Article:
In case you were wondering, this is what a lake looks like in the desert.
Welcome to Mesquite Lake, which is actually a dry lake bed and therefore not (in my humble, Northern Wisconsin opinion) a lake. It does, however, provide a different environment for desert plant life than what I’ve seen thus far.
Not all of the Needles Field Office is all dried up, though! The very next morning after surveying Mesquite Lake, I was able to tag along on a secretive marsh bird survey in the backwaters of the Colorado River.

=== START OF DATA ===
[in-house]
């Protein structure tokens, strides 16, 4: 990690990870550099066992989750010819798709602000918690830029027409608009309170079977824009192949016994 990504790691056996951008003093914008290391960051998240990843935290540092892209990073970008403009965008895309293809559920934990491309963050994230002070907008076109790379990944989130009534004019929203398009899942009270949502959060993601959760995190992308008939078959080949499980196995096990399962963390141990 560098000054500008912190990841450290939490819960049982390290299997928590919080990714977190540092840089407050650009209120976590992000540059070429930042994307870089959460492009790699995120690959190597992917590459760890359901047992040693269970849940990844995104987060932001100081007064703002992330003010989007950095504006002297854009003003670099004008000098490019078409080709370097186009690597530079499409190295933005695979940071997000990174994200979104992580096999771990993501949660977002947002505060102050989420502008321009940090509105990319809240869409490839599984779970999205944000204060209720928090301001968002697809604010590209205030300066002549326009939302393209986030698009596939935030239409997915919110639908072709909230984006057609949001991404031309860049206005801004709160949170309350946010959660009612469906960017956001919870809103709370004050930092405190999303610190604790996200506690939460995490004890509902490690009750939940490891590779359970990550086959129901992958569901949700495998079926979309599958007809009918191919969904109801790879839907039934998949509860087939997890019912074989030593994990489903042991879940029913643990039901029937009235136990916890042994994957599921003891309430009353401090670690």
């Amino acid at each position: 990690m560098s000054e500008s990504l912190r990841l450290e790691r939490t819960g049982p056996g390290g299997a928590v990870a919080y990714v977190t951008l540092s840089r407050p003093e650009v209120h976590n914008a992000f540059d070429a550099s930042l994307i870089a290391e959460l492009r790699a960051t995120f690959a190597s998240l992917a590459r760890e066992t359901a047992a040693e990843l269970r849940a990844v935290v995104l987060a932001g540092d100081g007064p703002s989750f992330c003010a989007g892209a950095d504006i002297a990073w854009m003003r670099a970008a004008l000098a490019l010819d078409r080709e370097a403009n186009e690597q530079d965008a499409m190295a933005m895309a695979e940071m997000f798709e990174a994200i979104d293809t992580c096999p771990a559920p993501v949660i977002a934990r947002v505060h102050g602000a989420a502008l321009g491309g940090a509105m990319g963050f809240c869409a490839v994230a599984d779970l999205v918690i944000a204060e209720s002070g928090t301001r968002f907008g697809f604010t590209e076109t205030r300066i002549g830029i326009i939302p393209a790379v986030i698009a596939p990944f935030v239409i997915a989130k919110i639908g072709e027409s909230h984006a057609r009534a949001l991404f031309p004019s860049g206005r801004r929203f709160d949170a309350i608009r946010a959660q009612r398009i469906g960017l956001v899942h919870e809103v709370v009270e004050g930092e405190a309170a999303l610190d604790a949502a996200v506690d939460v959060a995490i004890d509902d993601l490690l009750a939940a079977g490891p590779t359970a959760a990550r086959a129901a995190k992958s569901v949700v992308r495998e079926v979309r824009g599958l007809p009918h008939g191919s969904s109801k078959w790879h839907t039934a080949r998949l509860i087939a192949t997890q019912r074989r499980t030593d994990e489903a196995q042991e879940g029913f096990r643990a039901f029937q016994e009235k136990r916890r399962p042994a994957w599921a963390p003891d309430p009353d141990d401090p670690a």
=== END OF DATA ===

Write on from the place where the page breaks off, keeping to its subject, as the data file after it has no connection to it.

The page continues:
Our main goal was to determine if there were any rails present–particularly the ridgway rail, which is considered a threatened species. We were able to hear a couple ridgway rails as well as several other marsh bird species. We even noticed a nesting pair of western grebes.
I know it’s a little hard to see in the picture, but there’s a white spot in the reeds behind the blue kayak–that’s the female grebe on the nest. There’s also a white spot a little in front of the blue kayak–that’s the male grebe trying to distract us from the nest.
In other water-related news, it rained a lot in April– at least 5 days (4 of which were consecutive) which I’ve been told is really weird! We’ll have to see if all this unseasonable rain affects bloom times or not.
Needles Field Office
Bureau of Land Management